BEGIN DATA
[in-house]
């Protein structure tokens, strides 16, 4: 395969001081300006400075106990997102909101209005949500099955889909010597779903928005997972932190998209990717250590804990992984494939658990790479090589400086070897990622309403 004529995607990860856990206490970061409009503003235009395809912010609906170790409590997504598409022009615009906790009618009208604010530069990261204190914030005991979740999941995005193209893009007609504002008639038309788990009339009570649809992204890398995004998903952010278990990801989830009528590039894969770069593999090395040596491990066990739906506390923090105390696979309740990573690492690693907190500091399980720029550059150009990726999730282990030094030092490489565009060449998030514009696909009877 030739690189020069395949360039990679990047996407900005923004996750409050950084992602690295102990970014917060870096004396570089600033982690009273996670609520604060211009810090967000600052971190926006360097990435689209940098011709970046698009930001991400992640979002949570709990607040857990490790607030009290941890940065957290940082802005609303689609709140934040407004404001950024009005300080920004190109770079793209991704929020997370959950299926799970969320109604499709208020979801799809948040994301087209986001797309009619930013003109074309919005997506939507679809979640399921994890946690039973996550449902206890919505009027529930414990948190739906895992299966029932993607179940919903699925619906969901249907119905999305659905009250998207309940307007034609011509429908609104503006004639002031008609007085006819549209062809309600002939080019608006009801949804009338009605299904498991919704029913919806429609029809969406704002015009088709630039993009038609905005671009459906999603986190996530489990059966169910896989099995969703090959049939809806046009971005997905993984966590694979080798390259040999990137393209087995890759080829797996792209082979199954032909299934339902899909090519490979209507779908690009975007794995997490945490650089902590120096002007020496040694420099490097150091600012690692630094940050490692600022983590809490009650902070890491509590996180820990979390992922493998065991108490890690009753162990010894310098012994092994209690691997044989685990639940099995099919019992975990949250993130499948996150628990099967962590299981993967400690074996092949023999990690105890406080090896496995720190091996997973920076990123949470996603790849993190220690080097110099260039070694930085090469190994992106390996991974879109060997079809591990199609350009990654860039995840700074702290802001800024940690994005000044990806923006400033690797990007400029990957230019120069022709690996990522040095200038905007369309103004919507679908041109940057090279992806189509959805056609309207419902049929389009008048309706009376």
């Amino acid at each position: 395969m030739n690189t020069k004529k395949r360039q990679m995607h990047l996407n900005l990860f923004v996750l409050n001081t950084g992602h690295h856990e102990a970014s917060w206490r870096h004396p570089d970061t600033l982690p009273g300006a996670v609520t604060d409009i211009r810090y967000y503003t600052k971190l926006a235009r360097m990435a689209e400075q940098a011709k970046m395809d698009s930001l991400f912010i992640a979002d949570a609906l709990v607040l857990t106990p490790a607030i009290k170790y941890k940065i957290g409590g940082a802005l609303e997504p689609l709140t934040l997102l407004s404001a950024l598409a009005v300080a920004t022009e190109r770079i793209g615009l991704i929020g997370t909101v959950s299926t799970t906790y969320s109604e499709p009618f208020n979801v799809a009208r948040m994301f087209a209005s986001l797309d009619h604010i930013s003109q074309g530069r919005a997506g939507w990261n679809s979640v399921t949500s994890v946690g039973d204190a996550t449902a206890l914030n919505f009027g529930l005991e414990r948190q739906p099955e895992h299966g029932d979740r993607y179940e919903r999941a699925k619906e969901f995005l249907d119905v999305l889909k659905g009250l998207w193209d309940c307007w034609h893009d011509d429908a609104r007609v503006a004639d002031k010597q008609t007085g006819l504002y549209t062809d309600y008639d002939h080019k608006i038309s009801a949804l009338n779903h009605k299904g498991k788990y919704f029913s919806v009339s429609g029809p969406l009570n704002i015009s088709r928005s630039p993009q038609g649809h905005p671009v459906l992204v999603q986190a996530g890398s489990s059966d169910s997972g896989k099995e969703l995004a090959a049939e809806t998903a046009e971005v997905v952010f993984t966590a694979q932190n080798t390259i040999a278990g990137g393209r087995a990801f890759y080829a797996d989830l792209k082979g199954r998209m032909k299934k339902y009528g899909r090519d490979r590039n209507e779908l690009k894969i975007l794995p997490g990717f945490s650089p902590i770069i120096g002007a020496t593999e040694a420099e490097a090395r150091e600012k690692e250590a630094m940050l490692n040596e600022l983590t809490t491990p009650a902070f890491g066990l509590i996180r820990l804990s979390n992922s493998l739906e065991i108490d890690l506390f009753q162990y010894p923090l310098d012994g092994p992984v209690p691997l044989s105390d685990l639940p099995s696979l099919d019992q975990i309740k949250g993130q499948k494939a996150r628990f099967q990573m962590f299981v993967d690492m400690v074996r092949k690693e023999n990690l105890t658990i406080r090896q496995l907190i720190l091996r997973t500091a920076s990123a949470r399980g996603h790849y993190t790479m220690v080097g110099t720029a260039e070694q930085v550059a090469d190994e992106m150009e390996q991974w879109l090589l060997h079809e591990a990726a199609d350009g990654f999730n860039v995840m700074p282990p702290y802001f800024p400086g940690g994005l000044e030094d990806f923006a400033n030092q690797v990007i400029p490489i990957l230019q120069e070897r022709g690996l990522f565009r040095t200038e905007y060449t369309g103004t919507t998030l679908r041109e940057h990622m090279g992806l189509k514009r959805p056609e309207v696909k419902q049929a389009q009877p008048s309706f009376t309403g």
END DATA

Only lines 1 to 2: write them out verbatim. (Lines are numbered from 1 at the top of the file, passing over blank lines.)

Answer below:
[in-house]
């Protein structure tokens, strides 16, 4: 395969001081300006400075106990997102909101209005949500099955889909010597779903928005997972932190998209990717250590804990992984494939658990790479090589400086070897990622309403 004529995607990860856990206490970061409009503003235009395809912010609906170790409590997504598409022009615009906790009618009208604010530069990261204190914030005991979740999941995005193209893009007609504002008639038309788990009339009570649809992204890398995004998903952010278990990801989830009528590039894969770069593999090395040596491990066990739906506390923090105390696979309740990573690492690693907190500091399980720029550059150009990726999730282990030094030092490489565009060449998030514009696909009877 030739690189020069395949360039990679990047996407900005923004996750409050950084992602690295102990970014917060870096004396570089600033982690009273996670609520604060211009810090967000600052971190926006360097990435689209940098011709970046698009930001991400992640979002949570709990607040857990490790607030009290941890940065957290940082802005609303689609709140934040407004404001950024009005300080920004190109770079793209991704929020997370959950299926799970969320109604499709208020979801799809948040994301087209986001797309009619930013003109074309919005997506939507679809979640399921994890946690039973996550449902206890919505009027529930414990948190739906895992299966029932993607179940919903699925619906969901249907119905999305659905009250998207309940307007034609011509429908609104503006004639002031008609007085006819549209062809309600002939080019608006009801949804009338009605299904498991919704029913919806429609029809969406704002015009088709630039993009038609905005671009459906999603986190996530489990059966169910896989099995969703090959049939809806046009971005997905993984966590694979080798390259040999990137393209087995890759080829797996792209082979199954032909299934339902899909090519490979209507779908690009975007794995997490945490650089902590120096002007020496040694420099490097150091600012690692630094940050490692600022983590809490009650902070890491509590996180820990979390992922493998065991108490890690009753162990010894310098012994092994209690691997044989685990639940099995099919019992975990949250993130499948996150628990099967962590299981993967400690074996092949023999990690105890406080090896496995720190091996997973920076990123949470996603790849993190220690080097110099260039070694930085090469190994992106390996991974879109060997079809591990199609350009990654860039995840700074702290802001800024940690994005000044990806923006400033690797990007400029990957230019120069022709690996990522040095200038905007369309103004919507679908041109940057090279992806189509959805056609309207419902049929389009008048309706009376």